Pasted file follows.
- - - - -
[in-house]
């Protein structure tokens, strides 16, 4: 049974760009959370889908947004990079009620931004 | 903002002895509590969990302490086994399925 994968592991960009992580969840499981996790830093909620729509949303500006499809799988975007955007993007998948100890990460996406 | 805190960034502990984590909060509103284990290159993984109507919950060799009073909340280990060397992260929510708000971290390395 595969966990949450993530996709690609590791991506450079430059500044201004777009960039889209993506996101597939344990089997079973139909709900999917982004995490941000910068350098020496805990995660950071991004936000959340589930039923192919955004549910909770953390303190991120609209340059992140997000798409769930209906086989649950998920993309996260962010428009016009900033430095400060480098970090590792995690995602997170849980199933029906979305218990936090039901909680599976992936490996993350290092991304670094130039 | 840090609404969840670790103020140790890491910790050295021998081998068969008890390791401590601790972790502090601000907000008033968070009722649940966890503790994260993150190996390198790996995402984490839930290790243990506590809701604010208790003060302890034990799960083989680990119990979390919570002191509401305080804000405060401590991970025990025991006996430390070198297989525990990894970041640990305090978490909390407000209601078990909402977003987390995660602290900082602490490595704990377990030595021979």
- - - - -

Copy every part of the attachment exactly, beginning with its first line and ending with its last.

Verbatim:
[in-house]
């Protein structure tokens, strides 16, 4: 049974760009959370889908947004990079009620931004 | 903002002895509590969990302490086994399925 994968592991960009992580969840499981996790830093909620729509949303500006499809799988975007955007993007998948100890990460996406 | 805190960034502990984590909060509103284990290159993984109507919950060799009073909340280990060397992260929510708000971290390395 595969966990949450993530996709690609590791991506450079430059500044201004777009960039889209993506996101597939344990089997079973139909709900999917982004995490941000910068350098020496805990995660950071991004936000959340589930039923192919955004549910909770953390303190991120609209340059992140997000798409769930209906086989649950998920993309996260962010428009016009900033430095400060480098970090590792995690995602997170849980199933029906979305218990936090039901909680599976992936490996993350290092991304670094130039 | 840090609404969840670790103020140790890491910790050295021998081998068969008890390791401590601790972790502090601000907000008033968070009722649940966890503790994260993150190996390198790996995402984490839930290790243990506590809701604010208790003060302890034990799960083989680990119990979390919570002191509401305080804000405060401590991970025990025991006996430390070198297989525990990894970041640990305090978490909390407000209601078990909402977003987390995660602290900082602490490595704990377990030595021979």